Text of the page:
Venezuelan migrant Wuendy Villamizar fled Venezuela by foot while seven months pregnant to ensure she gave birth in Colombia.
Her infant son was born healthy at a border hospital earlier this year but has gone without one of the most basic human rights: Citizenship.
That changed Monday when President Ivan Duque announced that his government will grant citizenship to babies like Santiago Josue who were born to Venezuelan parents in Colombia and are at risk of statelessness. The measure is expected to benefit more than 24,000 Venezuelan kids.
Villamizar is still overwhelmed trying to provide for her family while living in Colombia without any legal status herself, but knowing that her youngest will be entitled to the same rights as any other citizen came as a relief to the 26-year-old mother of three.
“My son is going to have his citizenship, at least,” she said.
Duque hailed the resolution as a sign of solidarity with the hundreds of thousands of Venezuelans who continue to flee a political and economic crisis. More than 1.4 million Venezuelans are now residing in the neighbouring Andean nation, more than any other country.
“Today we support these defenceless children who want to have the right to a nationality and proudly tell them that they are Colombian,” Duque said during a ceremonial signing at the presidential palace while surrounded by members of his Cabinet.
Colombia’s laws still prohibit children born to foreign parents in the country illegally from accessing birthright citizenship.
Statistics from Colombia’s migration agency show some 47% of Venezuelans living in the country lack legal status. That does not include an estimated 500,000 Venezuelans of Colombian origin who have now returned.
Children born to Venezuelan parents abroad have a right to Venezuelan citizenship, but it has become nearly impossible for many to obtain. Venezuela severed diplomatic ties with Colombia and no longer operates any consulates inside the country. While parents could return to Venezuela to seek their child’s citizenship, many are reluctant to travel back.
Babies born in Colombia have previously been given birth certificates, but they clearly state, “Not valid for citizenship.”
If the children were to remain stateless, they would be unable to travel internationally, buy a home, have a legal job or marry later as adults.
“They were caught in a limbo,” said Marianne Menjivar, Colombia country director for the non-profit International Rescue Committee.
Under the new framework, children born to Venezuelan parents in Colombia on or after Aug. 19, 2015 will have the right to citizenship. The measure is slated to take effect for two years or until “the circumstances impeding the registration of boys and girls as Venezuelans cease.”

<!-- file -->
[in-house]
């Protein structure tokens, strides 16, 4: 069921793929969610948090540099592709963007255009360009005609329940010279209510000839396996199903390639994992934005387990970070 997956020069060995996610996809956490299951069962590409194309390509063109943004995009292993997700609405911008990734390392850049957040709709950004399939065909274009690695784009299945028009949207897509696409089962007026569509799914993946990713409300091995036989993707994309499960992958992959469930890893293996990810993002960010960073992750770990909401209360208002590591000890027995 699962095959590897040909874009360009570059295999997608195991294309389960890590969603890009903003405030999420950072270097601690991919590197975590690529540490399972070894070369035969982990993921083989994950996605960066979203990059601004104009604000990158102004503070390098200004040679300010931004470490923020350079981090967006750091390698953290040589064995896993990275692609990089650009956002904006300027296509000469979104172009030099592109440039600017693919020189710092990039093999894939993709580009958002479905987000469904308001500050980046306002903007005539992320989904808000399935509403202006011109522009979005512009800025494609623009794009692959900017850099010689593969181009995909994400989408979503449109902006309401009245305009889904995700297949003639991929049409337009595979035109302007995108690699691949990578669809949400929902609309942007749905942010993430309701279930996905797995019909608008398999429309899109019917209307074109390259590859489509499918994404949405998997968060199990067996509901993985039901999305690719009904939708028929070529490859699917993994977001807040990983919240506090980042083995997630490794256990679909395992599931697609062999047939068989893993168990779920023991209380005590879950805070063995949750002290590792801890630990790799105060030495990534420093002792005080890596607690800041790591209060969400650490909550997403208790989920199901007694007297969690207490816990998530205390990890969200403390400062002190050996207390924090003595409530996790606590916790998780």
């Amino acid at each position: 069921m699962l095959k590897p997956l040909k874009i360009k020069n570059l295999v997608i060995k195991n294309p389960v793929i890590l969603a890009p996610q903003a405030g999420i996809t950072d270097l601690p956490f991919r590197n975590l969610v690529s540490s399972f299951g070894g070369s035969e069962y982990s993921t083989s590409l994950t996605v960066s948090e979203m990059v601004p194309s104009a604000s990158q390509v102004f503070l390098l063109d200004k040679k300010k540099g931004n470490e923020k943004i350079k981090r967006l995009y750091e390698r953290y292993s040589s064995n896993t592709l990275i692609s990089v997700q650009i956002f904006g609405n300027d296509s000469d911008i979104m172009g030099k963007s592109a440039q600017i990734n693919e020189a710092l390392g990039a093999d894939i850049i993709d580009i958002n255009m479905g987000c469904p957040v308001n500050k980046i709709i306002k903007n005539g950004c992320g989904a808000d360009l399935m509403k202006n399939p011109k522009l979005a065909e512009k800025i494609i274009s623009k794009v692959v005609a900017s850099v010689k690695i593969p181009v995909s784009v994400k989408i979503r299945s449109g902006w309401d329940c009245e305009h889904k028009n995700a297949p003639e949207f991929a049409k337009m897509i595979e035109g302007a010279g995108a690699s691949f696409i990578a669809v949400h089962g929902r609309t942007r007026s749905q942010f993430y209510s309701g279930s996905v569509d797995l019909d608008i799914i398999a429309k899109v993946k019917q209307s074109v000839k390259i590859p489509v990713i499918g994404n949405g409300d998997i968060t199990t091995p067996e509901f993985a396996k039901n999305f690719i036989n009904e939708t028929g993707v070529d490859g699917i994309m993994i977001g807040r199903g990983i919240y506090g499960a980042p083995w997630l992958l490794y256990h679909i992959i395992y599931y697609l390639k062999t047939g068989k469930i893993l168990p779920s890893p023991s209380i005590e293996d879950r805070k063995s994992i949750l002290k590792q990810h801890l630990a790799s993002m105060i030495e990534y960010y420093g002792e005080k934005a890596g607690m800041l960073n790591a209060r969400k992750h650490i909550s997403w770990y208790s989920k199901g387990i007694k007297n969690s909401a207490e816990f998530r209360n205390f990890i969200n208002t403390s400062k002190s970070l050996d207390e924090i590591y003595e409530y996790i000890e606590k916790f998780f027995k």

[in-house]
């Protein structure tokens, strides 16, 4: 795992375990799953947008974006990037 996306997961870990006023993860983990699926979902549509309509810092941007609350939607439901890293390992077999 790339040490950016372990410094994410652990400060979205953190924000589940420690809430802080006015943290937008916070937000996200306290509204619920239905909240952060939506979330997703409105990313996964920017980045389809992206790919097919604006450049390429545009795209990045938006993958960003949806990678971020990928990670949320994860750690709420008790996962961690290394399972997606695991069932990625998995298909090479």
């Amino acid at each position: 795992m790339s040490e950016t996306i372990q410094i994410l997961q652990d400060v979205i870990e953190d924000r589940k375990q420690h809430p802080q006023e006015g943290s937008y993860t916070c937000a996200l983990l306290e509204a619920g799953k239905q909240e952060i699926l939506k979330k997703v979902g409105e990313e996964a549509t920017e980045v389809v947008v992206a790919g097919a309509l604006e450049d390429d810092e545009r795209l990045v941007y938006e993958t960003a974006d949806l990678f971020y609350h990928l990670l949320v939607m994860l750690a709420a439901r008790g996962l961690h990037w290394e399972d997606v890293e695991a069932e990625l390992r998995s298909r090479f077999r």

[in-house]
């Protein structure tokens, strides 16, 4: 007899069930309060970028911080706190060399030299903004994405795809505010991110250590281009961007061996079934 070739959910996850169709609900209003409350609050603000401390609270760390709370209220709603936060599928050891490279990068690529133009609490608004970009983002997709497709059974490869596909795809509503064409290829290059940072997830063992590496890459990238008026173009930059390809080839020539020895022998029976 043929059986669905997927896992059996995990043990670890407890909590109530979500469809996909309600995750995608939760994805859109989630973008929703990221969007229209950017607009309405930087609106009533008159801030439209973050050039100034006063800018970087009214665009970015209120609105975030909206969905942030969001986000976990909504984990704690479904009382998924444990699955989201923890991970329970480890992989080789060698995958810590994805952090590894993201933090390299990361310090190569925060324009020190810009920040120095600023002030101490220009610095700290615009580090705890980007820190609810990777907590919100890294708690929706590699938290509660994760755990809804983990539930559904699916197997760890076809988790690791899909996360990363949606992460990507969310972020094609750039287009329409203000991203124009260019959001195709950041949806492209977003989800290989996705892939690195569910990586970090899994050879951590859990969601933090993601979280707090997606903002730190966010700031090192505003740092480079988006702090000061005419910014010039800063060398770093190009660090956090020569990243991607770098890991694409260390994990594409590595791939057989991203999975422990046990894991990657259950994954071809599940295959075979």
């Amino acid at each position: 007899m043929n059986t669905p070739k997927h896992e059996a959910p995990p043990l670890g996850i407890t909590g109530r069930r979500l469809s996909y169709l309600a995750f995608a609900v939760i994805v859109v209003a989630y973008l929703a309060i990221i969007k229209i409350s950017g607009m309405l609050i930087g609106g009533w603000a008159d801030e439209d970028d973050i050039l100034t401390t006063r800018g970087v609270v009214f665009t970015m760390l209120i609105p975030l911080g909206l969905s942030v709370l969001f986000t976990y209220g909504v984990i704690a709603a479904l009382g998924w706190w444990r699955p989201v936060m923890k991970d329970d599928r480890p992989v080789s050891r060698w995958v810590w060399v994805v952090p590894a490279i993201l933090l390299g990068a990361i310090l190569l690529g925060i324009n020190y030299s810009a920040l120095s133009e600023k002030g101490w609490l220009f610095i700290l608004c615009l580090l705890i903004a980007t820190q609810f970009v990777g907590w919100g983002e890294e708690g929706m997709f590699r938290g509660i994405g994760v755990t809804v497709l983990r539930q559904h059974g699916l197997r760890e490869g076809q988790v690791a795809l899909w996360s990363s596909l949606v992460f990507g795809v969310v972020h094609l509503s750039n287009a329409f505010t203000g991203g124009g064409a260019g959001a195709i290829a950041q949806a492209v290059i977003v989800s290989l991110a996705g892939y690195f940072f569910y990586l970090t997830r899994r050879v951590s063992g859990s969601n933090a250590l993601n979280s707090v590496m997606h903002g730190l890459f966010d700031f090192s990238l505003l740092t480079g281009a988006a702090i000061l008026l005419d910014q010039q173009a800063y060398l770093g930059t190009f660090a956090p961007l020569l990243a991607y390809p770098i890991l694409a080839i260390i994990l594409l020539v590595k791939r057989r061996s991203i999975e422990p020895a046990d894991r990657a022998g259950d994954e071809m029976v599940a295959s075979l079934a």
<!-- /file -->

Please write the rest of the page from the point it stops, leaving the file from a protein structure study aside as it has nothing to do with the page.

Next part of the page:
The issue has not surfaced in several other South American nations receiving large numbers of Venezuelans, including Peru, because existing laws allow babies born in the territory to obtain citizenship regardless of their parents’ migration status.
Under several international accords, Colombia is required to provide citizenship to those at risk of statelessness. Civil rights and migrant advocacy groups have been pressuring Colombia’s government to comply with such treaties for several months.
The United Nations praised the new resolution.
“The decision represents a great advance in guarantees for children’s rights,” the organization said.
According to the U.N., over 4 million Venezuelans have now fled their nation in an unprecedented exodus putting stress on nations around Latin America. In response to the crisis, Duque said Colombia has administered 1.2 million vaccines and enrolled more than 182,000 children in school.
But migrants like Arelys Pulido say they’ve frequently encountered obstacles when it comes to getting their children education and health care.
When her daughter recently came down with a cough, she tried to get her treated at a hospital in central Colombia where her family now resides. Her baby was born in Colombia but like others hasn’t yet gotten citizenship status.
“No, no, no,” Pulido said she was told. “You all are Venezuelan.”
She was eventually able to get her daughter treated but was told she’d have to cover the entire cost of the doctor’s appointment and the medicine. Pulido and her husband are both in the country illegally and struggling to afford basics like housing.
Migration director Christian Kruger said that while the new resolution doesn’t provide Venezuelan parents any legal status, it could nonetheless help them down the line, as many will qualify for a beneficiary visa given to those with Colombian children.
But Lucia Ramirez, co-ordinator for investigations and migration issues at the human rights non-profit Dejusticia, said that the resolution doesn’t go far enough.
She noted that children born before the resolution’s retroactive start date or whose parents are undocumented migrants of other nationalities will be left out. Ramirez said two pending constitutional Court cases could have a broader impact.
“It’s positive in that the government recognizes there is a risk of statelessness,” she said. “But it worries me that it doesn’t resolve the problem for everyone.”
Villamizar, the mother of three, decided to give birth in Colombia because she knew she would need a C-section and the nearest hospital in Venezuela required patients to buy the special surgical tools needed for the procedure, which she couldn’t afford.
So she journeyed on foot and by canoe through one of the dozens of illegal crossings into Colombia, many of which are controlled by armed groups.
“I was afraid,” she said. “But I had to do it – for my future and the baby’s.”
While her teenage brother now helps her buy diapers and food, she hasn’t been able to find work. Most employers ask for a passport, which she doesn’t have.
The news that at least her infant will be able to get citizenship came as a welcome surprise.
“Thank God,” she said. “This makes me very happy.”